Module 2: Unique Barriers to Health Care for Children and Adolescents


A number of financial and non-financial barriers may delay or prevent poor households from seeking health care for their sick infants and children. Such obstacles are common in low- and middle-income countries and include distance, financial barriers, sociocultural norms, language barriers, and lack of knowledge and awareness. These difficulties affect all age groups and can lead to low demand for and use of services, particularly by the poor.

Unique Barriers for Children

Children and adolescents face additional and unique barriers to obtaining adequate health care. Such barriers prevent access to care and create health disparities. Inequalities in child survival are not the result of a lack of technological solutions. Rather, poor children continue to suffer because cost-effective child health interventions fail to reach them. It has been estimated that taking existing child health interventions to scale can result in a two-thirds reduction in child mortality.(1)

Infants, children, and adolescents face unique barriers to accessing care for several reasons. First, in many societies, the young fulfill a submissive social role relative to their elders. This power imbalance results in the subjugation of young people to their parents, relatives, and elder siblings. When at the bottom of the social structure in a family with limited resources, this can mean that priority will be given to others when medical care is needed. Similarly, children lack full adult rights which can lead to further reliance on others for appropriate care.

In addition, many health problems that occur in children require specialized health care procedures by specially trained health care personnel. For example, in the United States, pediatricians must specialize and train differently from general practitioners, and pediatric sub-specialists exist within all other specialties (surgery, ENT, ophthalmology, etc.). Access to these highly-trained physicians and healthcare workers may be limited or nonexistent in low- and middle-income countries, creating unique barriers for children in need.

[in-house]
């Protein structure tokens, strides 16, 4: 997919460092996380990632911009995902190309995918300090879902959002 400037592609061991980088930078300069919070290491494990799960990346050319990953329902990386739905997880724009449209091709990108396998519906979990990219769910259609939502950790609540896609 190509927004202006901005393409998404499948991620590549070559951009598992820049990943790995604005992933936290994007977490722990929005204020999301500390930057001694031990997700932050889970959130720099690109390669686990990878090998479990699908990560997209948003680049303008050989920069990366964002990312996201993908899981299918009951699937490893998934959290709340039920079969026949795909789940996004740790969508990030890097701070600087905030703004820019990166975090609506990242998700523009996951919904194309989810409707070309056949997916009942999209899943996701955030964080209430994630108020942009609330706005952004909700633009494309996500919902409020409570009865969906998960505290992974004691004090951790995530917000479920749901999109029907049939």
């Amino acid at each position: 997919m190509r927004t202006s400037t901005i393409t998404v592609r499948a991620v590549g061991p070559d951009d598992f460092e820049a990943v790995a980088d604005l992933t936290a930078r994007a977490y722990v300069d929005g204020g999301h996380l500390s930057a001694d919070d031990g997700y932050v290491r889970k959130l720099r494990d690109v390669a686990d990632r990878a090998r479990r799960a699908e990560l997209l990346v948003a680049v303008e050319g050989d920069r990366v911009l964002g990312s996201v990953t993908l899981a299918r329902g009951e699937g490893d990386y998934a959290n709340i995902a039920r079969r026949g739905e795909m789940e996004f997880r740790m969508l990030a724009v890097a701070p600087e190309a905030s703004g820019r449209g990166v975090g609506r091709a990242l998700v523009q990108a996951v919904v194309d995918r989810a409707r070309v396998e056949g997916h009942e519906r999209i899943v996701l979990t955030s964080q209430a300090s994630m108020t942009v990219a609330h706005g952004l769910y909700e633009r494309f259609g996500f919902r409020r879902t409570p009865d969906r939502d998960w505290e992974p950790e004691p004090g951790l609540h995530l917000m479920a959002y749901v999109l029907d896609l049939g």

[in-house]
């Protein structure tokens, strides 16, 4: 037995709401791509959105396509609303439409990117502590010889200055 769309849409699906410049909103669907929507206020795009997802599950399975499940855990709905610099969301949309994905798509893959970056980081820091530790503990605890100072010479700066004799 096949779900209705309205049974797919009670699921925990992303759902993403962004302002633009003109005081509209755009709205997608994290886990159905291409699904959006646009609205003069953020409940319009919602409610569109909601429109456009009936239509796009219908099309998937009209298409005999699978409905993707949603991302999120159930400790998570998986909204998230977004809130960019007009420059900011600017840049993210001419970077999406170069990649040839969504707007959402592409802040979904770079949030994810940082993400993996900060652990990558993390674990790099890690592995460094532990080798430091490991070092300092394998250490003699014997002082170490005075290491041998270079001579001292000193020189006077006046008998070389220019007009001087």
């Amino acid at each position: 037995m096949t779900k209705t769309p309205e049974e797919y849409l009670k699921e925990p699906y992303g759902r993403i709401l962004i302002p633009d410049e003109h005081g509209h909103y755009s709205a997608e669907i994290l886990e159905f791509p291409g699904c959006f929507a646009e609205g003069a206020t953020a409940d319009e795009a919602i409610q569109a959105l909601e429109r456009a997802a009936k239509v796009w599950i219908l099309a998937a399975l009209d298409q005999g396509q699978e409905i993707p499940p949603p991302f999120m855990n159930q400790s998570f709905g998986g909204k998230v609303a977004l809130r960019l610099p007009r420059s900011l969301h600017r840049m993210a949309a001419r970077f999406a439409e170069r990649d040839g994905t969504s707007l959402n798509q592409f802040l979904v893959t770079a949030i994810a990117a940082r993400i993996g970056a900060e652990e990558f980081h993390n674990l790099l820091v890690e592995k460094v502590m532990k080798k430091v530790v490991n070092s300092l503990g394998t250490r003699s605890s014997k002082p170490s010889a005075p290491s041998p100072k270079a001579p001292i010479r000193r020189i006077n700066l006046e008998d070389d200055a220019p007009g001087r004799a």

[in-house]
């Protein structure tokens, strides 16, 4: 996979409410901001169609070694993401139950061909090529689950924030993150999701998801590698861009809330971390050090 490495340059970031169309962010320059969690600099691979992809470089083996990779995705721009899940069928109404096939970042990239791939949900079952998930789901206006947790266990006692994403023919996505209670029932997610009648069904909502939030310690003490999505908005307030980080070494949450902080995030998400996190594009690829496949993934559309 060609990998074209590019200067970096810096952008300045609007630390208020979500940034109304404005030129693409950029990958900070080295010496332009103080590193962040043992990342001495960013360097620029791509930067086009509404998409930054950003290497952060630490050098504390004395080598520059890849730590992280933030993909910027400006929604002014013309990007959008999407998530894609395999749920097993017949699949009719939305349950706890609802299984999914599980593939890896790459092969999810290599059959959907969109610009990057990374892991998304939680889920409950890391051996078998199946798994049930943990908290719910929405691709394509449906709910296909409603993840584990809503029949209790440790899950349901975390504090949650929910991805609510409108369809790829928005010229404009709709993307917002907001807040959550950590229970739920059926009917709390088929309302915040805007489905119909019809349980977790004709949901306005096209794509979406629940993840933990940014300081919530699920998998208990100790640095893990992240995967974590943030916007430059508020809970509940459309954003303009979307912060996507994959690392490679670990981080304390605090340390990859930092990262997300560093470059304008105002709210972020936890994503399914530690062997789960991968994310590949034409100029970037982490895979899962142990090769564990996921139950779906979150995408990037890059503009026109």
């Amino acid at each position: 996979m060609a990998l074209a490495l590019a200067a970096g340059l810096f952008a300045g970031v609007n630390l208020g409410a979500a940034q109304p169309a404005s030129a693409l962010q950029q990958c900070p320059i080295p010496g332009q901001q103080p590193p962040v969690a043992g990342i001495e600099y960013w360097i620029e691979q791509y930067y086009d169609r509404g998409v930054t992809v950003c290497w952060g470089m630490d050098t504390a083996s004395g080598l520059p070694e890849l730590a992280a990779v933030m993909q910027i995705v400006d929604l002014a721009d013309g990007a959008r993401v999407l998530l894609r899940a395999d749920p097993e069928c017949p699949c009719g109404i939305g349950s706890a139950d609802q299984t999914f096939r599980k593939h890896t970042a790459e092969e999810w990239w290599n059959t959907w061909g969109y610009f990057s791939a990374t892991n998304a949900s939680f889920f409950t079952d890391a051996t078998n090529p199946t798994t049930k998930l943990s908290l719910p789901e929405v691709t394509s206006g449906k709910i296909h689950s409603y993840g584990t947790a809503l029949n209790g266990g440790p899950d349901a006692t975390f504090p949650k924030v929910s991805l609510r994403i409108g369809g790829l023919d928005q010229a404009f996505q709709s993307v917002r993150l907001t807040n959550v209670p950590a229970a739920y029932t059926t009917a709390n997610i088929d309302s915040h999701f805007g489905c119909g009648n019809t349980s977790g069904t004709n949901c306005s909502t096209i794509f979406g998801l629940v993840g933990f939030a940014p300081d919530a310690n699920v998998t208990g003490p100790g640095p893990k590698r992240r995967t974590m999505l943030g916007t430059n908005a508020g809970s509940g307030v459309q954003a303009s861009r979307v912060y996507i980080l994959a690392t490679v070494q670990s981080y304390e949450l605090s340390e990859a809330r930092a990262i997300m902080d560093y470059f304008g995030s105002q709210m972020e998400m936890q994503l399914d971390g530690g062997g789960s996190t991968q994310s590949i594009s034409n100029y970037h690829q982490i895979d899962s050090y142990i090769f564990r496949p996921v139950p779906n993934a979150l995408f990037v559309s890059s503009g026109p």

Case Study: Adolescent Sexual Health

In global health research, adolescent sexual health has emerged as an area of key concern, particularly in developing nations and regions such as sub-Saharan Africa where HIV and AIDS account for the second highest number of deaths. Globally, one-fourth of these cases represent people under the age of 25 years.(2) The increased focus on adolescent sexual health is due to the recognition that young age can contribute to vulnerability to HIV, in addition to other factors such as gender, poverty, and periods of social-cultural and political transitions.(3) In sub-Saharan Africa, girls aged 15-24 years old are about three times more likely to become infected with HIV/AIDS as compared to young men of the same age. In South Africa, Zambia, and Zimbabwe, the girls are up to six times more likely to become infected.(4) This high prevalence of HIV infection in young women stems more from power differentials and the resulting marginalization than from any biological predisposition.(5)